Project description:Significant advances have been made in our understanding of subcortical processes related to anesthetic- and sleep-induced unconsciousness, but the associated changes in cortical connectivity and cortical neurochemistry have yet to be fully clarified.Male Sprague-Dawley rats were instrumented for simultaneous measurement of cortical acetylcholine and electroencephalographic indices of corticocortical connectivity-coherence and symbolic transfer entropy-before, during, and after general anesthesia (propofol, n = 11; sevoflurane, n = 13). In another group of rats (n = 7), these electroencephalographic indices were analyzed during wakefulness, slow wave sleep (SWS), and rapid eye movement (REM) sleep.Compared to wakefulness, anesthetic-induced unconsciousness was characterized by a significant decrease in cortical acetylcholine that recovered to preanesthesia levels during recovery wakefulness. Corticocortical coherence and frontal-parietal symbolic transfer entropy in high ? band (85 to 155 Hz) were decreased during anesthetic-induced unconsciousness and returned to preanesthesia levels during recovery wakefulness. Sleep-wake states showed a state-dependent change in coherence and transfer entropy in high ? bandwidth, which correlated with behavioral arousal: high during wakefulness, low during SWS, and lowest during REM sleep. By contrast, frontal-parietal ? connectivity during sleep-wake states was not correlated with behavioral arousal but showed an association with well-established changes in cortical acetylcholine: high during wakefulness and REM sleep and low during SWS.Corticocortical coherence and frontal-parietal connectivity in high ? bandwidth correlates with behavioral arousal and is not mediated by cholinergic mechanisms, while ? connectivity correlates with cortical acetylcholine levels.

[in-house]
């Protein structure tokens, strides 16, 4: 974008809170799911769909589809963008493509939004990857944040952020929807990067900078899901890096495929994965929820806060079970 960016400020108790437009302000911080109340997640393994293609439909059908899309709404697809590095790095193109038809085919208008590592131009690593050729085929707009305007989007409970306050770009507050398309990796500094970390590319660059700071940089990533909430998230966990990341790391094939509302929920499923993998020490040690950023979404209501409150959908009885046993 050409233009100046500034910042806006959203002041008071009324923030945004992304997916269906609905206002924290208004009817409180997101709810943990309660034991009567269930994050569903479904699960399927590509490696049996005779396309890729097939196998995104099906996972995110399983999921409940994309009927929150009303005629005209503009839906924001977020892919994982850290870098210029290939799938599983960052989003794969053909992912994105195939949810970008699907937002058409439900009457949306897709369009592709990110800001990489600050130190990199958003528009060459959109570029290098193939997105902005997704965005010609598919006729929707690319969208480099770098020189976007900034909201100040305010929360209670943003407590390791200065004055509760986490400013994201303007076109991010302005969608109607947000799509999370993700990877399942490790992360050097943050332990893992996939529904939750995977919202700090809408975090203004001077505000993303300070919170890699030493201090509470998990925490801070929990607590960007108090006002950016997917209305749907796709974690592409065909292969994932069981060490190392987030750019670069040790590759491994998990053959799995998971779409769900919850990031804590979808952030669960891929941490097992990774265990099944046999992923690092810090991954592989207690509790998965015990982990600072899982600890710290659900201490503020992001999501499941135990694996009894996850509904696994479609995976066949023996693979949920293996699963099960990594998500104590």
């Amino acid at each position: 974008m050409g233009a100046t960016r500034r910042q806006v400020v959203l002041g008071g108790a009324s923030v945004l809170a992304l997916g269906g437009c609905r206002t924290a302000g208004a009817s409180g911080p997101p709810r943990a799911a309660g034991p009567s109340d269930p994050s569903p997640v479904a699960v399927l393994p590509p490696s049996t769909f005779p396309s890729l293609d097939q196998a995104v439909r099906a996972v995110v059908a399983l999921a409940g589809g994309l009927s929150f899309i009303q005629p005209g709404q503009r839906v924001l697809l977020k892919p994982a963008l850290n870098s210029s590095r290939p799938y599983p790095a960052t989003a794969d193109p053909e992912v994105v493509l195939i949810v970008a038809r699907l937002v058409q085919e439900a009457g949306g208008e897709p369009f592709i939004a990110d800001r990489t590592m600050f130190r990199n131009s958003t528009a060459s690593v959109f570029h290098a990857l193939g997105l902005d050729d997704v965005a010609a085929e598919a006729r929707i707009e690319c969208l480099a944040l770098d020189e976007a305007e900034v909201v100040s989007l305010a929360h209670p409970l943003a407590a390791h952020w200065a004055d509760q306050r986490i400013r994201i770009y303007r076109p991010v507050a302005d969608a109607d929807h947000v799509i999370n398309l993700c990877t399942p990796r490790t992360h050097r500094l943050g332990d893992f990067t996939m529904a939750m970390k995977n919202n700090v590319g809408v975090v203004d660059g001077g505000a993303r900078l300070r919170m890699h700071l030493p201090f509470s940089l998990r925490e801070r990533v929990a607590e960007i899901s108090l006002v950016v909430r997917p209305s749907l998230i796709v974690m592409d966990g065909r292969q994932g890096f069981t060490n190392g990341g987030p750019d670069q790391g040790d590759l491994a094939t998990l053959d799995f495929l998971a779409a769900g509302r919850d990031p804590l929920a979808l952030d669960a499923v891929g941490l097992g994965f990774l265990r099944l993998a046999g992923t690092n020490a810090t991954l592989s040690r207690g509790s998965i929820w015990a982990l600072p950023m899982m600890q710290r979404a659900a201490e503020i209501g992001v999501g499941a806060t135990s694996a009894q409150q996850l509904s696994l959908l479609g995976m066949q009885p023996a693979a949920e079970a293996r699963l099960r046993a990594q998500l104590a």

Project description:To investigate age-related differences in polysomnographic and sleep electroencephalographic (EEG) measures, considering sex, pubertal stage, ethnicity, and scalp topography in a large group of adolescents in the National Consortium on Alcohol and NeuroDevelopment in Adolescence (NCANDA).Following an adaptation/clinical screening night, 141 healthy adolescents (12-21 y, 64 girls) had polysomnographic recordings, from which sleep staging and EEG measures were derived. The setting was the SRI International Human Sleep Laboratory and University of Pittsburgh Pediatric Sleep Laboratory.Older age was associated with a lower percentage of N3 sleep, accompanied by higher percentages of N2, N1, and rapid eye movement (REM) sleep. Older boys compared with younger boys had more frequent awakenings and wakefulness after sleep onset, effects that were absent in girls. Delta (0.3-4 Hz) EEG power in nonrapid eye movement NREM sleep was lower in older than younger adolescents at all electrode sites, with steeper slopes of decline over the occipital scalp. EEG power in higher frequency bands was also lower in older adolescents than younger adolescents, with equal effects across electrodes. Percent delta power in the first NREM period was similar across age. African Americans had lower EEG power across frequency bands (delta to sigma) compared with Caucasians. Finally, replacing age with pubertal status in the models showed similar relationships.Substantial differences in sleep architecture and EEG were evident across adolescence in this large group, with sex modifying some relationships. Establishment and follow-up of this cohort allows the investigation of sleep EEG-brain structural relationships and the effect of behaviors, such as alcohol and substance use, on sleep EEG maturation.